At the beginning of the novel, McCarthy introduces us to the Kid, who is pale and thin, and his parents. “His folks are known for hewers of wood and drawers of water but in truth his father has been a schoolmaster”, which is a fancy word for teacher (McCarthy 3). His “mother, dead these fourteen years, did incubate in her own bosom the creature who would carry her off” (McCarthy 3). The Kid can neither read nor write and he already has the taste for violence. When he is fourteen he decides to run away and heads west as far as Memphis with no knowledge of what to expect and no real survival skills.
As stated before, the Kid already had a taste for violence, and it is portrayed twice at the beginning of the novel. The first instance is when he runs into a drunken man outside of a bar because the Kid would not get out of the wa...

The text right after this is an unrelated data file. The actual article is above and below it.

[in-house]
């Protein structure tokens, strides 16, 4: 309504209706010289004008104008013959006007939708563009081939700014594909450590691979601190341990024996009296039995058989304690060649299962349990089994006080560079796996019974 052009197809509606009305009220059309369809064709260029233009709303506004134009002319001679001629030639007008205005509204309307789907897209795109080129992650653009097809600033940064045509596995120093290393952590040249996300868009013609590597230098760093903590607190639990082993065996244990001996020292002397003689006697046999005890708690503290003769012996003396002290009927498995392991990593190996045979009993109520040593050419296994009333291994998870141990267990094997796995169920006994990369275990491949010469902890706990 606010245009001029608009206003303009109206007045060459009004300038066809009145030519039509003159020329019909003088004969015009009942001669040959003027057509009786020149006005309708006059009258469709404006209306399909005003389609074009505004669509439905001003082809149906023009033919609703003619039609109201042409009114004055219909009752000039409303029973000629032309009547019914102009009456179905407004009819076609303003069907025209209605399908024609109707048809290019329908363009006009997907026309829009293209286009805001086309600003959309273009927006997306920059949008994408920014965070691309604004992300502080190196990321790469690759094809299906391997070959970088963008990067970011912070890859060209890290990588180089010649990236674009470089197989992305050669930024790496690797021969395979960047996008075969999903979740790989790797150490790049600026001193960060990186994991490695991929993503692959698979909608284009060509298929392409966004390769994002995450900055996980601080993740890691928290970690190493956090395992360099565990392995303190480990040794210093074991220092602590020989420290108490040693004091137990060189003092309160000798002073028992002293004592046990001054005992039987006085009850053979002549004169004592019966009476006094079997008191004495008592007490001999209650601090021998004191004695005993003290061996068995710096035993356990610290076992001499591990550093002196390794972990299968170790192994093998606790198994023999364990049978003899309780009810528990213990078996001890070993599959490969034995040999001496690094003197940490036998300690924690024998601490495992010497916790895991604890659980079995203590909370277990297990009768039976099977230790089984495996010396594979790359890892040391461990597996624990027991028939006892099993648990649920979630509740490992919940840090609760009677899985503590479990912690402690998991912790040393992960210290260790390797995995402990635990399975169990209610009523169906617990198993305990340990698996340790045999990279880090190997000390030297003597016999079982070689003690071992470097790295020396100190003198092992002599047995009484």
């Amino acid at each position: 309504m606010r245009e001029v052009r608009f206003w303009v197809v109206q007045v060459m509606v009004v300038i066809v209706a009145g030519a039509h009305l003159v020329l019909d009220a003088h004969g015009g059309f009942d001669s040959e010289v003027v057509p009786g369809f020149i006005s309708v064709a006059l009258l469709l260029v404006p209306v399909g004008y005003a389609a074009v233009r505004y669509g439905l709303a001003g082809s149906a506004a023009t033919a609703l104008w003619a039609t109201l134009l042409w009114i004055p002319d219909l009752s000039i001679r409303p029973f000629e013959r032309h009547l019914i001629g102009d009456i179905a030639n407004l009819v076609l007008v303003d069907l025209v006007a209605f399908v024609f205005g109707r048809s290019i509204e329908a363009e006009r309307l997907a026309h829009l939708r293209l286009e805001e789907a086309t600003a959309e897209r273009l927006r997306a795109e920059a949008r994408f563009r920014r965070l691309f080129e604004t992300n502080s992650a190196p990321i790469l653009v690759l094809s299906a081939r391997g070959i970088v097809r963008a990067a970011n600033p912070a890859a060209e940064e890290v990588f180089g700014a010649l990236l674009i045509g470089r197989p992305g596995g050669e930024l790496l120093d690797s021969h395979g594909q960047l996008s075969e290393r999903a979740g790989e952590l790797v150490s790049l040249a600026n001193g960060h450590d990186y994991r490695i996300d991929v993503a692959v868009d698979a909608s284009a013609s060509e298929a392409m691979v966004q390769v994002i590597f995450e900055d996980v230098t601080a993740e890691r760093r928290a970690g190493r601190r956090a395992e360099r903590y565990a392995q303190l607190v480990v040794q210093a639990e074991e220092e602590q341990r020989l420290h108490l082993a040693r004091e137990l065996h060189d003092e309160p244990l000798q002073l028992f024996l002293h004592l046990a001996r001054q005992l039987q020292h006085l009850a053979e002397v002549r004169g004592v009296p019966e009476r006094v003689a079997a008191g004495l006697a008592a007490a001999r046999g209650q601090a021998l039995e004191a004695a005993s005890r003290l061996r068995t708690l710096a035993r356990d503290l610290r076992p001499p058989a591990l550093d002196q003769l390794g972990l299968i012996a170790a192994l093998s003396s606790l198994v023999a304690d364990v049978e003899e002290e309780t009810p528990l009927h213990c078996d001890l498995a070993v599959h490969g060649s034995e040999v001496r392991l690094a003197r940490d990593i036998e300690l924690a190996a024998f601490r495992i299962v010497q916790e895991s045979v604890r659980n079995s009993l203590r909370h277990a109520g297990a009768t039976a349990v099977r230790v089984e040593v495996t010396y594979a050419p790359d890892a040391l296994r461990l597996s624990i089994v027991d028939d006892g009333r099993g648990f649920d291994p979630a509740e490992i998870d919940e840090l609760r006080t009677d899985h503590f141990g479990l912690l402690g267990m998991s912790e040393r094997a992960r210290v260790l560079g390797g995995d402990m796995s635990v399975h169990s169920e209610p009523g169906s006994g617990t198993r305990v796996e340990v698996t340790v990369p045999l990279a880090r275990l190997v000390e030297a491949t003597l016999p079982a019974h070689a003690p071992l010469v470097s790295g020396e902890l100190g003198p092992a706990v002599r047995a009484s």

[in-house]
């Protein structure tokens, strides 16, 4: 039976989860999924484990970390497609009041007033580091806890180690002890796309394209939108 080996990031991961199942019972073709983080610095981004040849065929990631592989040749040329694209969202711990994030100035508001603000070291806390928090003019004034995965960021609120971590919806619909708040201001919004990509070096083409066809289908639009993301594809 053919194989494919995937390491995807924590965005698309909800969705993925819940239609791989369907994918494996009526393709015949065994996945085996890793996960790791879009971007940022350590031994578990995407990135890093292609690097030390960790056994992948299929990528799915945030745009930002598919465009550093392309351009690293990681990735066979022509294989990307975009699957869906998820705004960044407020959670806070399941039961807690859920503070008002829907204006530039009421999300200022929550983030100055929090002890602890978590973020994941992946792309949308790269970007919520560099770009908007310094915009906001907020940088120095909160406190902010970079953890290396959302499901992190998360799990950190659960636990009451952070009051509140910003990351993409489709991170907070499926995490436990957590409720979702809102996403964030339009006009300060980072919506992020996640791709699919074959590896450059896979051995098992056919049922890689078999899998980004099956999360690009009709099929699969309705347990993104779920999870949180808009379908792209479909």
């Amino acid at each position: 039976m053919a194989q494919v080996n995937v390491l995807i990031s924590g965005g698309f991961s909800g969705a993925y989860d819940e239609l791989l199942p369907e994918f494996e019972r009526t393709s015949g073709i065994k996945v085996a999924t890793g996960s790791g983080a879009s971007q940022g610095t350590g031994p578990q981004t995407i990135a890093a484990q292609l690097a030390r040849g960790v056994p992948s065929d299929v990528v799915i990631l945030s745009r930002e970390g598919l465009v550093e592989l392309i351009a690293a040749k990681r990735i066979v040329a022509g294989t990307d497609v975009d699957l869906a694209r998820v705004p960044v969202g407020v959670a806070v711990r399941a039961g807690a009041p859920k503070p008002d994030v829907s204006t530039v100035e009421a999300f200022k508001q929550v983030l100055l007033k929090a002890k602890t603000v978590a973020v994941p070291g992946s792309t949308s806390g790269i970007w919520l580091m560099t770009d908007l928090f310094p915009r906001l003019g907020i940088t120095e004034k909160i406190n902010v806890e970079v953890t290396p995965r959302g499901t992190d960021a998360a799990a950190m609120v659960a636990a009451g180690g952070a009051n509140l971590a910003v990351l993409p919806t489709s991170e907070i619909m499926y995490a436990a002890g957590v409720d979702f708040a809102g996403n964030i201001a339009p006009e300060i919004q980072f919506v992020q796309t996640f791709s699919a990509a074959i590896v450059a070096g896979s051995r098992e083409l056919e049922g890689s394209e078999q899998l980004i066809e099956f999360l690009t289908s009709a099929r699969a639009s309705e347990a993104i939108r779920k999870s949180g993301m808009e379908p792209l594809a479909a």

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... expansion, or the Judge, rolled through and conquered.
The exploration of the west was no walk in the park. There were some bloody and gruesome battles that took place. In Cormac McCarthy’s novel, Blood Meridian, he demonstrates how bloody and gruesome the expansion to the west really was. The author uses the literary theory of Deconstruction to show the reader how dark this era really was. McCarthy demonstrates this by using vivid detail during the fights and battles, while staying historically accurate, with the constant presence between good and evil throughout the novel.
Culler, Jonathan D. Literary Theory: A Very Short Introduction. Oxford: Oxford UP, 1997. Print
John Emil Sepich The Southern Literary Journal, Vol. 24, No. 1 (Fall, 1991), pp. 16-31
McCarthy, Cormac. Blood Meridian: In the Evening Redness in the West. N.p.: n.p., n.d. Print
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